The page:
When a horse performs below its rating, that does not automatically mean it is badly handicapped. There are many other factors at play – such as ground conditions, draw, race distance, the pace of the race, what the other horses did, luck in running, etc. Few horses run to exactly the same level every time.

We do not normally drop a horse’s handicap mark for a single disappointing run, especially if it ran well on its previous start.


Why a handicap rating might change before a horse runs again

Performance figures  are based on all the evidence available to us at that time but new evidence becomes available whenever any of those horses runs again.

We keep checking the evidence and adjust our performance figures for previous races up or down whenever the form tells us this is required. If we change the performance figures for a past race then we may – but not always – want to change the handicap ratings of those horses involved as well.

We call these adjustments collateral changes  or ‘back handicapping’. Trainers sometimes call this “raising a horse for standing in its box” although collateral movements in fact more usually result in horses’ handicap ratings being dropped (looking at the most up to date data, in July 2018, 65% of all collateral changes resulted in a drop of the horse’s rating).

We make these collateral movements because otherwise it would be unfair on a horse’s future handicap opponents if new evidence has already told us that its rating should be higher. Similarly, if new evidence tells us a horse’s handicap rating should be lower, it would be unfair for it to race at a known disadvantage.

Collateral changes (or back handicapping)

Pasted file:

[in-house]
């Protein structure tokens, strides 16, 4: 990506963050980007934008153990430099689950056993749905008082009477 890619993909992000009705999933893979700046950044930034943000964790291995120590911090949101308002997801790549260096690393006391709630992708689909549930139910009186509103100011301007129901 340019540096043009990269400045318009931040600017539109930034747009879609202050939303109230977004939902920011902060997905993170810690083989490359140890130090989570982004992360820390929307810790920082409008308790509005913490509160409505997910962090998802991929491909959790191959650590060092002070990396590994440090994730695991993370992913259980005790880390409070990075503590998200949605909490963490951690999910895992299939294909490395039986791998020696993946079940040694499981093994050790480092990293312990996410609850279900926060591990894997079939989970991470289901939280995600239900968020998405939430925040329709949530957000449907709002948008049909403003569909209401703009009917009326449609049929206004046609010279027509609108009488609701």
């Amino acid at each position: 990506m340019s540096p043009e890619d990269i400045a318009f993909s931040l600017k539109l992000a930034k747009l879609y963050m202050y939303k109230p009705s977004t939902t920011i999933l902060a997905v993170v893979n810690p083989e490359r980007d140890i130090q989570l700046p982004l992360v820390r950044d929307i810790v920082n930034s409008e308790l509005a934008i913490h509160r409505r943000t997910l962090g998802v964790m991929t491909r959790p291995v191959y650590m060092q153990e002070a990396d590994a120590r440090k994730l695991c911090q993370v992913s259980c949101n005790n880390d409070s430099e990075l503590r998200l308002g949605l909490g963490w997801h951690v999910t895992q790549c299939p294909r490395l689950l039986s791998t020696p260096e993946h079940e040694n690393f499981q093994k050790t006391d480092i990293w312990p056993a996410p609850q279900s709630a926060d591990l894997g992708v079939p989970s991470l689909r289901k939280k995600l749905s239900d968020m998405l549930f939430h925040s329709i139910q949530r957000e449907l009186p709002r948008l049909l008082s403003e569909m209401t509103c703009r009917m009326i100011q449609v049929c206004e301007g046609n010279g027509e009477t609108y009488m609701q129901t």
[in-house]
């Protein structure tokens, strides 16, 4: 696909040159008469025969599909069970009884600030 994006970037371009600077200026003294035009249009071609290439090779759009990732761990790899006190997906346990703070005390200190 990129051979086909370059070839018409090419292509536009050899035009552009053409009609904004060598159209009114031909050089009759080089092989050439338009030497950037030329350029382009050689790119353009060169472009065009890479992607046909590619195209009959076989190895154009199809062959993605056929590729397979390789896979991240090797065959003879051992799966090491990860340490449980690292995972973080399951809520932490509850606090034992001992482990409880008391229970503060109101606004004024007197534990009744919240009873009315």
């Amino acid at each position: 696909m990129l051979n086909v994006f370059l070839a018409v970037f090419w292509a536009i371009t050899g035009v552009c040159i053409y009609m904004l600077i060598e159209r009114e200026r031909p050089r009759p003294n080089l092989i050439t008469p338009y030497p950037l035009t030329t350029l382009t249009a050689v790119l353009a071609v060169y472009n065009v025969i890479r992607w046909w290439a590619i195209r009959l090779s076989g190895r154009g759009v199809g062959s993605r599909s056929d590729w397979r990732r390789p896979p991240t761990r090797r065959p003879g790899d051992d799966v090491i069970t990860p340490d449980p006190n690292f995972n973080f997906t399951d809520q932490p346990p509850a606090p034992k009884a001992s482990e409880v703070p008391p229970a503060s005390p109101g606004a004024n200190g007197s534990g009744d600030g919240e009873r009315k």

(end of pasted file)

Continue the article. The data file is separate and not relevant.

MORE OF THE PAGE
BHA Handicappers’ Team Leader Graeme Smith explains collateral changes :

Handicap ratings are fluid and past races are constantly under review to ensure all horses are handicapped as accurately as possible.

Every time a horse runs we review its previous races to ensure our assessment of them remains appropriate. Where evidence emerges that suggests our assessment is too high or too low, we will revise those performance figures. As a result, some horses from that race may have their handicap mark changed without even running.

Races that feature lightly raced horses such as maidens and novices are the most likely to need revising as there’s less form on which to base our initial assessment (we rely more heavily on other analytical tools). It’s fairly common for other races, such as handicaps, to also need amending, however.

In most cases we’ll change our level on a race only after two or more of the runners have raced subsequently and a compelling case has been made. There will be occasions when one horse has had a pivotal effect on our assessment of a race, however, and a subsequent performance from that horse may be enough to justify a collateral change.